While the Bible and the Quran are graphic about God’s wrath and ascribe a reason each time, it is important to grasp the concept of Divine retribution, or sin and result, but not to play God and float theories regarding our terrible state.
Several verses in the Quran speak of God’s retribution against the defiance of the people of Prophets Lut, Nuh, Shuaib, Hud and Moses. Chapter Ankabut (29:40) encapsulates the other verses well: “Each one of them(wicked people) We seized for his crime: of them, against some We sent a violent tornado (with showers of stones); some were caught by a (mighty) Blast; some We caused the earth to swallow up; and some We drowned (in the waters): It was not Allah Who injured (or oppressed) them: They injured (and oppressed) their own souls.”
Like my friend Saeed Akhtar Malik wrote “our day of reckoning has come, it seems”. Something has gone awfully wrong with all things Pakistani: corruption, moral and monetary, is part of our social fabric. Even if we wanted to it seems we could not escape it. The disconnected power-elite wallow in it, the middle class and the poor indulge to make ends meet. Killing has no worldly or moral consequence it seems. Our moral compass was teetering, seems absent now. For all our claims to religiosity, there is widespread use of black magic for quick attainment of relevant desires. Black magic is akin to the unforgivable sin of shirk or associating an entity with God. Forget taxes to the State one wonders how many in the Islamic Republic practice the fourth pillar of Zakat. If the obscenely wealthy gave 2 ½ % of their assets to charity in Pakistan we would not be dirt poor.
The stark incompetence of the government at the time of its people’s greatest need, spending its time doing damage control over its leader’s foreign trips and shoe adventures is a travesty but another chapter in many similar ones. Extremist organizations are filling the void in the hardest hit areas promising to generate greater militancy in the future.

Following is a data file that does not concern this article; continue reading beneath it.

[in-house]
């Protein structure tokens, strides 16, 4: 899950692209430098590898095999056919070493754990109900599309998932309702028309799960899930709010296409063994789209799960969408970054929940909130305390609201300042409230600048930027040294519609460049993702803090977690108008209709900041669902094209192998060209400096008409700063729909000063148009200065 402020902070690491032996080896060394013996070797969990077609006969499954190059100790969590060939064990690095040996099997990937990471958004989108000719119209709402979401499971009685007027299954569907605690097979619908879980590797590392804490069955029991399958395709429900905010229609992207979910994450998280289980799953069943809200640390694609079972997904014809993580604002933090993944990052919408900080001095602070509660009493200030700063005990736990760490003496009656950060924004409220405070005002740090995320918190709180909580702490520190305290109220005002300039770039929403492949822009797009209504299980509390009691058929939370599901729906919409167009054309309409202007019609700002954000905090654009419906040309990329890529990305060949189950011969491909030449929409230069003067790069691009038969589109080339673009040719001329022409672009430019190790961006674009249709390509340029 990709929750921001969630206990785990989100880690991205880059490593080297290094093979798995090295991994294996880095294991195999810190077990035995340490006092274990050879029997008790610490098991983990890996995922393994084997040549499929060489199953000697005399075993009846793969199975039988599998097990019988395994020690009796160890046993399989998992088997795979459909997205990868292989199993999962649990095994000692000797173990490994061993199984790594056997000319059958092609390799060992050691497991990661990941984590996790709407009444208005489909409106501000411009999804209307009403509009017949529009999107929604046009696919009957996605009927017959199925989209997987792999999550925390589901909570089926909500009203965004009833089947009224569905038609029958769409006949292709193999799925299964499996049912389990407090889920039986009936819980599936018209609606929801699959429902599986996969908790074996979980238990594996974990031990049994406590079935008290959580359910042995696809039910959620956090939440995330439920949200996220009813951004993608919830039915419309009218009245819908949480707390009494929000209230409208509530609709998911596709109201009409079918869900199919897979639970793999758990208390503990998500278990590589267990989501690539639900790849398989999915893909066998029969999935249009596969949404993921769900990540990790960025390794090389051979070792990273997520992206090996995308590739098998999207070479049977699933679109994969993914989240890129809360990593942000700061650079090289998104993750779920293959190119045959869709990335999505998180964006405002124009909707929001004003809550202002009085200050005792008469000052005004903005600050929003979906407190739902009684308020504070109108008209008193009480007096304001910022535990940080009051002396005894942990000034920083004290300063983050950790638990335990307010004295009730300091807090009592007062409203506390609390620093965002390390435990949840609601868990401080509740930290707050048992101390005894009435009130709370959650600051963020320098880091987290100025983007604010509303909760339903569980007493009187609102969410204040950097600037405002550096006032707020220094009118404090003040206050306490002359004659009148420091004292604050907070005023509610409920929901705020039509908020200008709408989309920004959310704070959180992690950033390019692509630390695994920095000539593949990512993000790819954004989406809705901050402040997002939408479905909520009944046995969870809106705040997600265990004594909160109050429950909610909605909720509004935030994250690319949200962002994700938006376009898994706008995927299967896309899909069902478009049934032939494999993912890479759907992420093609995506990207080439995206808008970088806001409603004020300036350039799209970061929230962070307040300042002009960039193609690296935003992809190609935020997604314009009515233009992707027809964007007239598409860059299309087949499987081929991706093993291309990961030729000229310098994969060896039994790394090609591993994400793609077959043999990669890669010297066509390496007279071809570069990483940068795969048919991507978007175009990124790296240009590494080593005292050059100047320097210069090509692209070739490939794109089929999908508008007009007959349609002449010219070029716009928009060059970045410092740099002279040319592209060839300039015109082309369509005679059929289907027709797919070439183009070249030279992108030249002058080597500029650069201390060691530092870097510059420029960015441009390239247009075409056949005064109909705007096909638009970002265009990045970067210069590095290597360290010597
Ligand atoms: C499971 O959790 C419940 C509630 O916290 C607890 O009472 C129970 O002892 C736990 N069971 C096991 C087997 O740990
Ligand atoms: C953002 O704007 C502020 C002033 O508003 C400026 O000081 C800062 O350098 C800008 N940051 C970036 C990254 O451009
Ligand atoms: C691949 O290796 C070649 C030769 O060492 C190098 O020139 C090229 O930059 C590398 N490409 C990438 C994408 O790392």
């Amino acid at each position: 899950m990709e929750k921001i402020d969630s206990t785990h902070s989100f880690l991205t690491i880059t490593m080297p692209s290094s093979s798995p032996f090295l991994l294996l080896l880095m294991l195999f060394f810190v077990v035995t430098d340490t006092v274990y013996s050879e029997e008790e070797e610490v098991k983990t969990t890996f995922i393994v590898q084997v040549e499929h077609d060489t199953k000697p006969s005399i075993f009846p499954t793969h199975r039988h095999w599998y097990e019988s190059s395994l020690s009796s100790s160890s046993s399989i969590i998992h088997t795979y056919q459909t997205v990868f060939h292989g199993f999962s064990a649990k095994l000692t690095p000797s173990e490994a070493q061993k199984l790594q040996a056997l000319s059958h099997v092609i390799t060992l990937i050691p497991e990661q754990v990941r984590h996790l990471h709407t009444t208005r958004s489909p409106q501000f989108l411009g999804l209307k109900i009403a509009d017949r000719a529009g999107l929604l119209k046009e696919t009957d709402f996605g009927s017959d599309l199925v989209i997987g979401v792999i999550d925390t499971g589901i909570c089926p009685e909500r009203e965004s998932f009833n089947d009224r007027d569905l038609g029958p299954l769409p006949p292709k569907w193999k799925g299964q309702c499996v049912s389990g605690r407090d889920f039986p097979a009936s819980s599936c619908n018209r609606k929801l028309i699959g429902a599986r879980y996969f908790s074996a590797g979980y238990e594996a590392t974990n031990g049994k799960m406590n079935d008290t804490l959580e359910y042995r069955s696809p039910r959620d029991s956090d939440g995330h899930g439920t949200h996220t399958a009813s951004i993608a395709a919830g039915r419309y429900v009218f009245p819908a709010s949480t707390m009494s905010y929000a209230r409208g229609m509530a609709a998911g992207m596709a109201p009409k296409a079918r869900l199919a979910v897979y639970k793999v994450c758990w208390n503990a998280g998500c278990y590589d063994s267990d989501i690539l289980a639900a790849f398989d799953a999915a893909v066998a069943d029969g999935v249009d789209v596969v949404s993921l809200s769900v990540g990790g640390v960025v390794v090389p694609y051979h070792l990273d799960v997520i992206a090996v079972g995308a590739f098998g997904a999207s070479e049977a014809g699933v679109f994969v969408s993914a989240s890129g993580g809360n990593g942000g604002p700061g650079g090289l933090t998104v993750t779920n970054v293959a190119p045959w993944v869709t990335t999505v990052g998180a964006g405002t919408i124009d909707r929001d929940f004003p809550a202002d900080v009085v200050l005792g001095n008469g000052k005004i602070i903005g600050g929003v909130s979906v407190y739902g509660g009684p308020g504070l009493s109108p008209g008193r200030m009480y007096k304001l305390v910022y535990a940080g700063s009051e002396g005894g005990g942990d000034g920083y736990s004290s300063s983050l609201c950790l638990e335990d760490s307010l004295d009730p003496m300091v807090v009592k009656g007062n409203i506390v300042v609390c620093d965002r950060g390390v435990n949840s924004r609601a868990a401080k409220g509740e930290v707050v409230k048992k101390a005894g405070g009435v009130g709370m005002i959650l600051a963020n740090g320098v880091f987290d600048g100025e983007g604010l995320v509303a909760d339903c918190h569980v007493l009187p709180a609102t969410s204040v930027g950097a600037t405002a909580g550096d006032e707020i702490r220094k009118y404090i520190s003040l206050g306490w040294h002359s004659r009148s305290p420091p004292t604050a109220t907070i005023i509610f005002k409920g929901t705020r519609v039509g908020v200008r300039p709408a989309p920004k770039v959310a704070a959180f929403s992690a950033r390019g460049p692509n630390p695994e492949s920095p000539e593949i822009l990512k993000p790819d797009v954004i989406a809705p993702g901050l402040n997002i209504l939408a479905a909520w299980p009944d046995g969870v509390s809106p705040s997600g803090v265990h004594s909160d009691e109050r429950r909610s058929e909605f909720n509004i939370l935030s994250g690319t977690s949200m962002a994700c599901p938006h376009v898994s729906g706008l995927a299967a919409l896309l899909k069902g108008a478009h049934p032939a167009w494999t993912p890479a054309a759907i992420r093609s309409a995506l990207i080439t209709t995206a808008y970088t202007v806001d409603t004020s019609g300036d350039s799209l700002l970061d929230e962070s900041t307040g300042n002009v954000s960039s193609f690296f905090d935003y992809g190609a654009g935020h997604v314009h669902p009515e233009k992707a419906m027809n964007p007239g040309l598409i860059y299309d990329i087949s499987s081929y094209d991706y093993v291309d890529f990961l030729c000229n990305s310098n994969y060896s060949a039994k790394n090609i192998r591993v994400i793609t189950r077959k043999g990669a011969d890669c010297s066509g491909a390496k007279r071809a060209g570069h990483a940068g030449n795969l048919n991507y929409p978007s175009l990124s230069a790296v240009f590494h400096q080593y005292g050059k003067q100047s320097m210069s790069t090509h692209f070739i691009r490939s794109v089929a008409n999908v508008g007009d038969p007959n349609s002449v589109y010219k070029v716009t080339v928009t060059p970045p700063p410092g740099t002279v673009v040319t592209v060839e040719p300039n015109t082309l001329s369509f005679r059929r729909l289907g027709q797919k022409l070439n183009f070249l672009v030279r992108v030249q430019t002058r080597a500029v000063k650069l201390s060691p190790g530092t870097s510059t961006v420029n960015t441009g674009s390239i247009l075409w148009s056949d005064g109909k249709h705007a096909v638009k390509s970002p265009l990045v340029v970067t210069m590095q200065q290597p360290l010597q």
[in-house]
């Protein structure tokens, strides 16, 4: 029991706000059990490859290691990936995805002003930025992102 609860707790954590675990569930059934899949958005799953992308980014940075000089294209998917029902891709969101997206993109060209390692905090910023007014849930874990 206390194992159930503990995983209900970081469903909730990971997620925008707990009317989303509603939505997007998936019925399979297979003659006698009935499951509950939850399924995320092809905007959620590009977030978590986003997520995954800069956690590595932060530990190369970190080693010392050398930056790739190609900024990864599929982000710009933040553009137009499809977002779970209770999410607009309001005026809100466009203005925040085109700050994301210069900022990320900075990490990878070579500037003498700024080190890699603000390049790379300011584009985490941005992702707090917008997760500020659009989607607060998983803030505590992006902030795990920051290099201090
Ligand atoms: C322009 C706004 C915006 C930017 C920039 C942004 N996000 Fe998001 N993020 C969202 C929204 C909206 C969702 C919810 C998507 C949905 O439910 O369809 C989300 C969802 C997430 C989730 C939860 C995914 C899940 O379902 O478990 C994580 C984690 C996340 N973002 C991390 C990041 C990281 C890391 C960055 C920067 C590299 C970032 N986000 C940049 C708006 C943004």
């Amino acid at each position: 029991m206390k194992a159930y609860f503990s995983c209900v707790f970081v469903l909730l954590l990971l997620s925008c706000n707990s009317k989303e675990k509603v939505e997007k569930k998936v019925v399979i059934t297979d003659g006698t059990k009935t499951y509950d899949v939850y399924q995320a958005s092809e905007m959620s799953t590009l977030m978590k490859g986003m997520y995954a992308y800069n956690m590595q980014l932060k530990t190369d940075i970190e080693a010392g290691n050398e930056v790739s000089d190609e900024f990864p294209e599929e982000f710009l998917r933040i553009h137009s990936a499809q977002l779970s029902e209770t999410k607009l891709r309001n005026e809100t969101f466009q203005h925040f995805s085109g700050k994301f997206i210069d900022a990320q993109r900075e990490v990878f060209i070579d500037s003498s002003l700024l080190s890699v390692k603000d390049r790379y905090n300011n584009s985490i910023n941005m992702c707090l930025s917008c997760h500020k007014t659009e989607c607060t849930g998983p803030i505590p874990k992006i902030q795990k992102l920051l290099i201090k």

Our focus needs to be reformation at the personal, community and then national levels. It is very Pakistani to generate fire and brimstone explanations of natural disasters and also to theorize about the future. The Internet is replete with predictions of an army takeover or an Islamic revolution.
We would be better served if we went through an exhaustive personal moral inventory and contribution of any kind to the humanitarian disaster. If ever there was a wake-up call this is it. Pakistan already is in a state of anarchy. If we don’t galvanize quickly it is threatened with extinction.
Tail-piece: As events unfold one can’t help but think that the one thing that the populace can be incriminated for is electing a government that has institutionalized corruption. And it is entirely weird that the greatest ravages are in Sind, the stronghold of the PPP. The flood victims are hungry and homeless awaiting government help-the leader of which entertained himself and his coterie with an expensive European trip-all while his government is missing in action.
Mahjabeen Islam is a columnist, family physician and addictionist. She can be reached at firstname.lastname@example.org